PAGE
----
Sunday, August 23, 2015
Weather: Afternoon temperatures in the high 80s with humidity levels below 10% in Santa Fé and everything in a haze of smoke particles drifting down from the Pacific northwest Thursday and Friday; last useful rain 8/8.
What’s blooming in the area: Hybrid tea roses, bird of paradise, buddleia, silver lace vine, trumpet creeper, rose of Sharon, hollyhock, datura, morning glories, sweet pea, alfalfa, Russian sage, annual four o’clock, bouncing Bess, David and purple garden phlox, red amaranth, cultivated sunflowers, coreopsis, blanket flower, yellow yarrow, zinnias.
Beyond the walls and fences: Yellow mullein, goat’s head, white sweet clover, bindweed, green-leaf five-eyes, yellow evening primroses, leather leaf globe mallow, green amaranth, pigweed, Hopi tea, plains paper flower, horseweed, wild lettuce, flea bane, gumweed, goldenrod, áñil del muerto, Tahoka daisy, golden hairy asters; side oats and black grama grasses; Virginia creeper stems turning bright red.
In my yard: Rugosa roses, yellow potentilla, fernbush, caryopteris, garlic chives, California poppy, lady bells, calamintha, larkspur, winecup mallow, pink evening primrose, nasturtium, Maximilian sunflowers, Mexican hat, black-eyed Susan, chocolate flower, bachelor button, white yarrow, purple and cut-leaf coneflowers, Mönch aster, yellow and reseeded Sensation cosmos.
Bedding plants: Sweet alyssum, snapdragon, moss roses, marigold, gazania.
What’s blooming inside: Zonal geraniums.
Animal sightings: Small birds, geckos, cabbage butterflies, grasshoppers, hornets.
Weekly update: Watermelons evolved in Africa and were brought to this country by slaves. That’s the standard Black and Anglo-American history of Citrullus lanatus. It’s quite true, but has little to do with Native Americans or New Mexico.
When Juan de Oñate came up the Río Grande to San Juan in 1598, the pueblos already were growing "beans, corns, and squashes, melons and rich sloes of Castile and grapes in quantity through the desert." At that time, the only African slave anyone had seen was a Moor, Esteban, who accompanied Marcos de Niza. The Zuñi had dispatched him in 1539 before he left any seed.
When Jacques Marquette and Louis Joliet were exploring the Mississippi river in 1673, they visited the Illinois at modern-day Peoria. They were growing " beans and melons, which are Excellent, especially those that have red seeds."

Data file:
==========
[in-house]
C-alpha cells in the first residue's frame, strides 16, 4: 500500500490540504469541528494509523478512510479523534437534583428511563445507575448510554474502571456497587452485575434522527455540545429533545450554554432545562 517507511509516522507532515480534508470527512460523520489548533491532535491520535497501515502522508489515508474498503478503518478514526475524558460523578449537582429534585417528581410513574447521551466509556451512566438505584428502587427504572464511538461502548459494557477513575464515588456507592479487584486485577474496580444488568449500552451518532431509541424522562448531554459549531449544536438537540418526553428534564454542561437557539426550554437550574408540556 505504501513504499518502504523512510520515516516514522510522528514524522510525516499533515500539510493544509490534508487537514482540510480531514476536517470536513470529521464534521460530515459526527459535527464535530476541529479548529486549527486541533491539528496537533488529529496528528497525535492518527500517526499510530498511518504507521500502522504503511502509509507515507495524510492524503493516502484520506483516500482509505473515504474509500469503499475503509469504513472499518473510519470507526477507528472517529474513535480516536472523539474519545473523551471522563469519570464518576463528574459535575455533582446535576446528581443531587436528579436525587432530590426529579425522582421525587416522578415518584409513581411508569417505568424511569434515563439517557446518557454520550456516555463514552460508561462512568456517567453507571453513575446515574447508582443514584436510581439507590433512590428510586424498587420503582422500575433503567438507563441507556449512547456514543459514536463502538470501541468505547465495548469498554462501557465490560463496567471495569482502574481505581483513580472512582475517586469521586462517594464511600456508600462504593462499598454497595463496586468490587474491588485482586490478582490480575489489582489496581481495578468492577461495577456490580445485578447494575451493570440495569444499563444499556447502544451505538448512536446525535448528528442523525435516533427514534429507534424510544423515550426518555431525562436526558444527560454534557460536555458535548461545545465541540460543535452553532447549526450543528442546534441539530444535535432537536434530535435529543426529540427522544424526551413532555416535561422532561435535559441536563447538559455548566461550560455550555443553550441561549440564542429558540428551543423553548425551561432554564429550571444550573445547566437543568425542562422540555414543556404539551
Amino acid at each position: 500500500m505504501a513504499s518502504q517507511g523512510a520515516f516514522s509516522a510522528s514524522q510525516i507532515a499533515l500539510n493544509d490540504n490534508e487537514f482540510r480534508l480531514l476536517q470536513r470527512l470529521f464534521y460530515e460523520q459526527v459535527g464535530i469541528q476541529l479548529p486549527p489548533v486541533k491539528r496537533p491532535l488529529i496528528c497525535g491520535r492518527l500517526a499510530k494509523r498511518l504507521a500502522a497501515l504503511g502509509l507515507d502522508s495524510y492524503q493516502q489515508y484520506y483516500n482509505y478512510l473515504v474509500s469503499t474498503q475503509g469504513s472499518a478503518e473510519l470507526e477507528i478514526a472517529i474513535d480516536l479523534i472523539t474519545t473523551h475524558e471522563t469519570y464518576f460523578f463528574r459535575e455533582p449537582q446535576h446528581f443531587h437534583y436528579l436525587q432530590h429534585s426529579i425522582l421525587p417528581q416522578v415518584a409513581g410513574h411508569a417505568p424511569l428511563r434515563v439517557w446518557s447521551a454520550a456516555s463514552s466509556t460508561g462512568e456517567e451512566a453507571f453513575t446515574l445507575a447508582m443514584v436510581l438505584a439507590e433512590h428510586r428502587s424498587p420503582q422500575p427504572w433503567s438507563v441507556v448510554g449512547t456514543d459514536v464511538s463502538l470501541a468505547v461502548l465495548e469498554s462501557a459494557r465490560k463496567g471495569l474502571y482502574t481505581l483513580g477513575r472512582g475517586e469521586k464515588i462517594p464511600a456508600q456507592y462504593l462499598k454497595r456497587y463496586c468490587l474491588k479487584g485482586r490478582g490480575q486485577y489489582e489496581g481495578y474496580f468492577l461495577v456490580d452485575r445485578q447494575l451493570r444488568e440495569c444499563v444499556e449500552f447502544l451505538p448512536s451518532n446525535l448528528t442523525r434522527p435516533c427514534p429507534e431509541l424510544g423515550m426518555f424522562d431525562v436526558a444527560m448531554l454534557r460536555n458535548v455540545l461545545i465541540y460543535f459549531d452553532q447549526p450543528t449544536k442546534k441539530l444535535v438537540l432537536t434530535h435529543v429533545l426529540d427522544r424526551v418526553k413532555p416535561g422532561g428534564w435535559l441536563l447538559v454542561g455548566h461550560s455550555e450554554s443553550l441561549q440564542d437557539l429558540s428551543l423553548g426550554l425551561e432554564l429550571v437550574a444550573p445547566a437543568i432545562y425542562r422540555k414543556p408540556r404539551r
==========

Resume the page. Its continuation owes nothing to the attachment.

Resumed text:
When the two Frenchmen reached the Arkansas river, they could go no farther south. Slave traders in Charleston had armed eastern bands, who were taking captives along the Mississippi drainage to sell to sugar plantations in Barbados. The sugar boom didn’t occur until the 1680s. The English hadn’t yet developed strong trade relations with Africa.
The band they met was so terrorized by the Cherokee they didn’t dare leave its village. The Quapaw subsisted on corn, with some occasional dog’s meat. Marquette noted, "we ate no other fruit there than watermelons."
If you accept the standard origin tale for watermelon, it’s not only a surprise the fruit preceded European explorers into the interior, but it’s also unexpected that Oñate’s chronicler recognized melons when he saw them and had a word to describe them, melón. Similarly, Marquette knew a watermelon when he saw it, even though the French didn’t import slaves into Illinois country until 1719.
The Citrullus genus evolved in southern Africa as a dryland plant. Four primary species are recognized today; many other variants are found in southern Africa. The citron of the Kalahari desert was grown as a water source in the dry period or dried, then cooked. The colocynth from north African deserts was used medicinally and for the oil extracted from its seeds. Egusi seeds were eaten in west Africa. This was the only one grown in an area affected by slave raids.
The sweet melon has a much smaller genome than the others, suggesting it was selected from a single population when it was domesticated in northeastern Africa. Sweetness is a recessive gene. This is the one known from 4,500-year-old Egyptian tombs.
Moors took the fruit to al-’Andalus where ‘Arib ibn Sa‘d reported dulla‘ growing in 961. In Sevilla in 1158, Ibn al-Awwam reported two types of watermelons. One had a red seed, the other was black. It sounds like they had imported the oily, medicinal variety from north Africa and the sweet melon from northeast Africa. The later, battikh sindi, became sandía.
The Spanish apparently took them everywhere. The official chronicler for the Council of the Indies wrote "pumpkins and melons were picked twenty-eight days after the seeds were sown" along the coast of what’s now Panama. The maturity date’s unlikely, but, if nothing else, his 1630 comments signified intent.